We creative types tend to ask questions about why rules are necessary. Some are and some aren’t; it’s only being counterproductive and immature if you continue to protest the rules even after finding out why they are necessary.

    As to the much-repeated notion that we aren’t grown up… not to put too fine a point on it, Ms. Contrary, but if you read our posts, which one of us sounds like someone who is composed in a mature manner? Which one of us is disparaging the other? Admittedly, I used “HR types” with a clearly derisive tone, but there was a literary purpose to it (echoing your own), and if you don’t think sarcasm fits proper rules of decorum on the internet, I’m honestly surprised you know how to leave comments online.

    That last sentence isn’t meant to be mean – it’s quite literal. I would place a fair bet that anyone who knows how to post a comment is aware that comments on message boards may be sarcastic.

  15. Patrick Jan. 4 at 2:44 pm

    rwilymz sez: “Psych 201: certain career fields tend to attract the more creative among us; IT is one of those fields.”

    Psych 301: little darlings like to think they’re special.

  16. mary contrary Jan. 4 at 2:57 pm

    Mike M, you really impress yourself don’t you? Yes, that was immature of me. But honestly, you must really love to hearself talk.

  17. Mike M Jan. 4 at 3:06 pm

    Ms. Contrary,

    Have you been to the internet before?

  18. Mike M Jan. 4 at 3:07 pm

    … looks like I haven’t — accidental tab to button.

    What is a comment board if not a place to express ideas, and yes, hear yourself talk (in a sense)?

  19. kick 100% of your a** Jan. 4 at 3:09 pm

    How can I finish the TPS reports if I am uncomfortable?

  20. paulyballgame Jan. 4 at 3:13 pm

    Why is this a news story? What’s next, Motorola cuts PTO days from 12 to 11? Aon is reducing it’s 401K matching percentage?

  21. Active Jan. 4 at 3:23 pm

    IT’s working in a large office are definitely not part of the creative personalities in the office. At State Farm maybe there aren’t any- perhaps the ad manager.

  22. random IT guy Jan. 4 at 3:32 pm

    Simple solution is for the systems guys who want to wear shorts to wear a UtiliKilt (, instead. Meets the dress code and gets the extra cooling all in one. (detractors in 3, 2, 1…)

  23. Rich Jan. 4 at 3:44 pm

    And this is a story WHY??????????????

  24. Mike M Jan. 4 at 3:59 pm

    Rich – My guess is the dreaded slow news day. Also, crusty old guy who can’t stand people working in shorts decided to put out a told-you-so article about how us young-uns are finally getting our comeuppance rather than being catered to.

    Can’t mention the generational gap and stereotype of Millenials as being coddled without saying it: Enjoy your pensions, old folks who can’t stand how coddled we youth are. My generation won’t even understand what such a thing is when we’re your age. “What… you mean people used to get paid without even going to work? And the trade off was that they couldn’t wear shorts in the office? Well, yeah, that sounds fair.”

    Alternately, enjoy the social security that I’ll pay for, but likely see little of when I’m retired. But by all means, make sure whippersnappers like me shouldn’t be allowed to wear shorts, because that’s just shameful.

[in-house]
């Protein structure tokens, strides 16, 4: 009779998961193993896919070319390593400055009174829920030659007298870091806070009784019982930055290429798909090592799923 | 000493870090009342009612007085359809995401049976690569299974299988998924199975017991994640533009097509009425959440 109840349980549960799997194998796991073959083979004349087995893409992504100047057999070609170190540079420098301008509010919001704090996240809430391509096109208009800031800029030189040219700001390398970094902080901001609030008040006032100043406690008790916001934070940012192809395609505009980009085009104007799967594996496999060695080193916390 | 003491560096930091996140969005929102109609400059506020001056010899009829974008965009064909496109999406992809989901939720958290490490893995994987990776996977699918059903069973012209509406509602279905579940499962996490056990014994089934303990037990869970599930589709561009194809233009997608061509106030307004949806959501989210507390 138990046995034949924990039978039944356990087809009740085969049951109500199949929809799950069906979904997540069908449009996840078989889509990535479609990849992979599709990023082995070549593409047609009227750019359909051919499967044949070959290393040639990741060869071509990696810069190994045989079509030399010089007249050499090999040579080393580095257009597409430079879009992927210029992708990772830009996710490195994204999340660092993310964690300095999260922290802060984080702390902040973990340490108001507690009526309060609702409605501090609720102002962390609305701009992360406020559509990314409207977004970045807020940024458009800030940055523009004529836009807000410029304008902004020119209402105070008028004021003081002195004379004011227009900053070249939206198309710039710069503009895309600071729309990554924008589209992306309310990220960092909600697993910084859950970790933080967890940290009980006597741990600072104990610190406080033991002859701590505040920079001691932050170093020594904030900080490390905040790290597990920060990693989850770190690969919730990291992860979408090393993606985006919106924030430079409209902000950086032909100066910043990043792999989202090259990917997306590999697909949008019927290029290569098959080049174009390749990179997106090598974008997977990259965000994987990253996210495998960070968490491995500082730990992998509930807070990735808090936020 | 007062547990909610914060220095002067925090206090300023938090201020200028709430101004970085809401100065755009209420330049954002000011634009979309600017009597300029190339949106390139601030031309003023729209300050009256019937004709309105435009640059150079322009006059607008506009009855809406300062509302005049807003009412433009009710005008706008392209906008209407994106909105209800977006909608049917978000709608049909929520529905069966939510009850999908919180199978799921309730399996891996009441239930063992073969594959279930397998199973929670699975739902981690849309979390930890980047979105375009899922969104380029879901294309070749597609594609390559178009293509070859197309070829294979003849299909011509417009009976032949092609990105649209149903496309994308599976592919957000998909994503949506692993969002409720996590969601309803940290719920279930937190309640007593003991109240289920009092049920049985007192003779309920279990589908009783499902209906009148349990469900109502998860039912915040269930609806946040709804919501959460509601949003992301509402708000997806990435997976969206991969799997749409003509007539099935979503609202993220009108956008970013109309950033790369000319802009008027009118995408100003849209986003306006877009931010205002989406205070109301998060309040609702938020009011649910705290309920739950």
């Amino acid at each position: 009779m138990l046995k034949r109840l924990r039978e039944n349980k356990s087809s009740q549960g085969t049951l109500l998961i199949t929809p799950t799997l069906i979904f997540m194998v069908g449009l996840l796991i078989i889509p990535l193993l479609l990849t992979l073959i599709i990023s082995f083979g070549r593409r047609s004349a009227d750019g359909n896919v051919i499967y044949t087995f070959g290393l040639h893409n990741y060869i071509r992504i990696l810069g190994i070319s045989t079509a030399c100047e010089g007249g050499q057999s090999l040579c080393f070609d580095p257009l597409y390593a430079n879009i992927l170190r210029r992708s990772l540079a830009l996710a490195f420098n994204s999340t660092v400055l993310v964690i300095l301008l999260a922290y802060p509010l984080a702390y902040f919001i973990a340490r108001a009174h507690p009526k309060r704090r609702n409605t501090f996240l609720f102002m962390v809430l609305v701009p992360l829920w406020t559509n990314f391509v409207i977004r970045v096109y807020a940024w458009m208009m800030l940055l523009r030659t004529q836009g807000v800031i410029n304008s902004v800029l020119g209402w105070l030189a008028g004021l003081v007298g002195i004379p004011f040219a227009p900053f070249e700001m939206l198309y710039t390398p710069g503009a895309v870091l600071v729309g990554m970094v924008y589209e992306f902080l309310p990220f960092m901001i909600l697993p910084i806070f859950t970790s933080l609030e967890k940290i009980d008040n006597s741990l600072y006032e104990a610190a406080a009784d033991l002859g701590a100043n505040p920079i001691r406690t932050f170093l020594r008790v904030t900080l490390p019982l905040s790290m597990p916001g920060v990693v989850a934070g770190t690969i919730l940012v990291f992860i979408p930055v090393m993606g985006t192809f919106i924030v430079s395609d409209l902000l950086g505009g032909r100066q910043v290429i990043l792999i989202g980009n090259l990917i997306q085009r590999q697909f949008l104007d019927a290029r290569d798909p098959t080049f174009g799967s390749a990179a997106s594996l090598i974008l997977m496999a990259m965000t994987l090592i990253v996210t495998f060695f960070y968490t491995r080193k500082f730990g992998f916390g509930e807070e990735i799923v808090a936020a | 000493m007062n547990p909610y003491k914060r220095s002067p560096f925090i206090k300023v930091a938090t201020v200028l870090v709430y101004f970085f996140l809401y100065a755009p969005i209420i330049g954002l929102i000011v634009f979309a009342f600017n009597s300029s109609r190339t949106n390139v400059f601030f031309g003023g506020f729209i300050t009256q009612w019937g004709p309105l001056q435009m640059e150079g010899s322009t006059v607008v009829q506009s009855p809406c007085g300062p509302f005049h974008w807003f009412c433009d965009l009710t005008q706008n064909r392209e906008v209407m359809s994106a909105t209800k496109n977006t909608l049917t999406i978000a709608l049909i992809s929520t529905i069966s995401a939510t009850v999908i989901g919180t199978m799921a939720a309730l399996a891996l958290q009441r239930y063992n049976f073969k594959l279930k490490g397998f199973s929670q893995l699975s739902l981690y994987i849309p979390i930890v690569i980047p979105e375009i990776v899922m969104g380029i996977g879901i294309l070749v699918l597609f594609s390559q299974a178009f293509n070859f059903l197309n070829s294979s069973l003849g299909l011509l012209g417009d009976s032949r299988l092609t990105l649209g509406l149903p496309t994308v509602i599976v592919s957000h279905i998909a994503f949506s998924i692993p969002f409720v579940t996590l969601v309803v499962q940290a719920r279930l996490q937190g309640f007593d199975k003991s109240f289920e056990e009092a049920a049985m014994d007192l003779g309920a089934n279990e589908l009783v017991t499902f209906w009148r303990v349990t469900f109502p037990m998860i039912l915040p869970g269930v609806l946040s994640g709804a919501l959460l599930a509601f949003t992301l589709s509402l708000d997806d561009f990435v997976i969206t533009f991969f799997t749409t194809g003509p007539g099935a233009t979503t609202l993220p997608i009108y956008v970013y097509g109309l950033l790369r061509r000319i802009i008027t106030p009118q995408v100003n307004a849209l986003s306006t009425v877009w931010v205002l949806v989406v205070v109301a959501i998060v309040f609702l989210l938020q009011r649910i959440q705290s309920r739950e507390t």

25. Chuck Jan. 4 at 4:58 pm

    Mike M: How is posting a Dilbert cartoon is “unprofessional behavior”? Your sentiment is exactly what makes Dilbert cartoon popular.

  26. brett favre Jan. 4 at 5:16 pm

    i like ines sainz in shorts – wow – boing boing boing!

  27. Mike M Jan. 4 at 5:23 pm

    Chuck – It’s unprofessional the same way satire are sarcasm are. Also, you may want to reread some of my posts.

  28. Steve Jan. 4 at 5:25 pm

    I’m a current systems employee at State Farm. A few misleading parts in this story is that this applies to all departments and shorts were never allowed at Headquarters.

    The most recent relaxation of 3 years ago allowed jeans, t shirts, shorts, and sandals. There were still standards as attire had to be clean, in good condition (no holes or rips), and non offensive. I’m sure at least part the recent change is because of a few people abusing the right and not leaving much to imagination, and also to make the code uniform for all areas

  29. HoHumm Jan. 4 at 5:38 pm


    Creativity does not necessarily correspond to intelligence, or artistic endeavor. A plumber unplugs a drain creating once again the proper flow of wastewater, whereas garbage disposal buries detritus.
    Then again, chickens create eggs, and cows create milk.

    Thus the local computer drone’s equating his work product as “creative” is in a way correct. But he seems more interested in acting the part of a prima donna with all the accompanying bad manners , floundering under the idea that all things artistic, regardless of their true worth, deserve special handling.

  30. tim browne Jan. 4 at 5:51 pm

    Professionalism is such a relative thing. I (briefly)worked at an advertising agency where the co-partners didn’t speak to each other. Oh, and each brought their dogs to work… and they peed on the carpeting pretty much daily!

    Now, that was a real professional environment…

  31. kons Jan. 4 at 6:01 pm

    Its not so much the shorts themselves, but some wear really them really short, tight or skimpy. This could lend to inappropriate comments, staring, gaping, etc. The person wearing the short then would complain for harassment, followed by lawsuits (yes, its the US way)…

    All of which could be minimize by not allowing shorts or lowcuts.

    HR wannabe.

  32. Desiree Jan. 4 at 6:14 pm

    I am a “baby boomer” and I don’t like to conform to a professional dress code. I’d rather wear jeans every day rather than having to maintain two wardrobes, which is a waste of money. PS look what all the Wall Street types were wearing when they destroyed the economy

  33. wow Jan. 4 at 6:34 pm

    Great story. Really worthwhile. Morons.

  34. Frank Jan. 6 at 4:24 pm

    It makes much better sense to have an aesthetics committee to approve all workplace garb. Some people look good in shorts and others should be more covered. Not everyone can wear short skirts or tights well. Those who can should be allowed and encouraged to do so. Employees well over the 200-300 pound range should be required to be fully covered at all times.